Yes, you read that right. Knitted Christmas balls. I obviously have too much time… Or not, as it took me about a year to make 10 pieces!
I saw the knitted christmas tree ornaments in a book from Arne & Carlos: 55 Christmas Balls to Knit and was immediately sold on the idea, even though I realised it was going to be a lot of work. The instructions in the book are really clear. Still, if you’ve never knitted with more than 2 needles or more than one colour before, I can definitely say it’s a challenge.
Luckily, a well timed Christmas present last year, ‘Ons Breiboek‘ came in handy. ‘Ons breiboek’ is a full-on manual for knitting, covering all the basics and a lot of more advanced techniques as well. (For the belgians reading this, this book is from the same organisation that publishes ‘Ons kookboek’, granny would be proud.)
So armed with 2 books, 5 needles and some cotton wool I set off on my task, and I have to say, once you master the technique involved, the balls practically knit themselves. Hehe, you didn’t believe that did you? But it does get easier, the general pattern for the ball stays the same every time, just the design changes (you could make the same design over and over again, but where’s the fun in that 😉 )
The end result was well worth the effort in my opinion. Now I just wish people would stop focussing on how fat and short me tree is and focus on the ornaments instead!
The combination of an industrial look with the use of pure materials (iron and wood) really does it for me. Needless to say this project is high up on my to do list. I’ve already bought the pipes, just need to buy the wood and assemble the lot. Two negative points: I’m a bit worried about the ends of the pipes damaging my wooden floors and at about €50 for the pipes, and looking at at least another €50 for a piece of wood sturdy enough, this isn’t the cheapest DIY project out there.
On the other hand: this will last forever as the materials used are very solid and it’s a timeless look. I can probably find a way of protecting the pipe ends too… Suggestions anyone?
First of all, for those of you that don’t know, perler or hama beads are little plastic fusible beads (strijkparels). Typically fused using an iron, in this case it’s done in an oven. I bought mine on Amazon, but you can find them in any good toy store, and even Ikea. Continue reading →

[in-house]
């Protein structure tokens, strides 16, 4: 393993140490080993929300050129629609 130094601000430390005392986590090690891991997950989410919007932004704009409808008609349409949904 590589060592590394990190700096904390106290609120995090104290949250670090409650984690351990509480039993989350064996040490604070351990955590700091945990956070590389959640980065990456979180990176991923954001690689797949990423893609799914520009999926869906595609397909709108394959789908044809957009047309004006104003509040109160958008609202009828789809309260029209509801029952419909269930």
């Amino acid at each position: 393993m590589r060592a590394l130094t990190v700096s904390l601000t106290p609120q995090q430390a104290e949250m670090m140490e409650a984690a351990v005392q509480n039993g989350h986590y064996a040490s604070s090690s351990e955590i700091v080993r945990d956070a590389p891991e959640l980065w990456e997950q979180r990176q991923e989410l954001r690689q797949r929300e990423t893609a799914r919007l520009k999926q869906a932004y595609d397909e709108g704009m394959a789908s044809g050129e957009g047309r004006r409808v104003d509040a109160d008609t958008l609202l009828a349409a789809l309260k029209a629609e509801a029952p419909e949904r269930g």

I first spotted these cute multi coloured bowls on Mme Zsazsa’s blog: http://madamezsazsa.blogspot.be/2012/12/10-minuten-op-200-graden.html and have seen them pop up on pinterest and various blogs since. Ok, so I’m not very original, never claimed to be, but I did put my own spin on them. Since I don’t have any kids and I’m trying to justify playing around with hama beads at my age, I’ve chosen to go for a more grown up version.
I made them in two colours and varying sizes. Neon pink as it’s definitely my favourite colour and is also very conveniently ‘in’ right now. And a solid white, to balance it out a bit. The result is pretty but smells a bit like butter. Actually, that’s not a but, I love the smell of butter. These bowls are super easy to make, and they can add a nice colourful touch to your home, why don’t you give it a try?
Inspired by the many decorative applications for Washi tape found around blogs and pinterest, I decided to brighten up a boring white wall in my bedroom. I still had a map of London lying around (bit nostalgic) in need of a wall, and some neon orange washi tape in need of something to stick to. This is the result:
I like that it brings a bright touch to my plain wall, but could have probably found a better map of London. Anyone know of any good illustrated London map?
I have the best brother in law in the world. I should probably not put this in writing, he wìll use it against me. Sometimes though, you just have to say things like they are.
I hope you are now wondering what he’s done to deserve this title. Well, he built me a table. Not just any table, a full size (seats 6 to 8) Enzo Mari design, dining table. For those unfamiliar with Enzo Mari, as I was to be honest, Wikipedia tells us he is an Italian artist and furniture designer. One of the things he’s famous for is his book Autoprogettazione, a manual for constructing easy-to-assemble furniture. He explains how to build tables, chairs and even a bed with just a few tools and widely available materials.
So for my combined christmas, easter and birthday present for, euhm, about the next five years… he built me this tabe:
He added his own inspiration to the design: on top of the basic construction he built a tabletop consisting of under parquet tiles (this is literally translated from the dutch ‘onderparket tegels’, I have no clue what the correct translation is!).
Last week I made some new cushion covers for my cushions in the couch. I used a yellow fabric I once picked up in a sale (designer unknown) and a black pattern fabric from Robert Kaufman. Continue reading →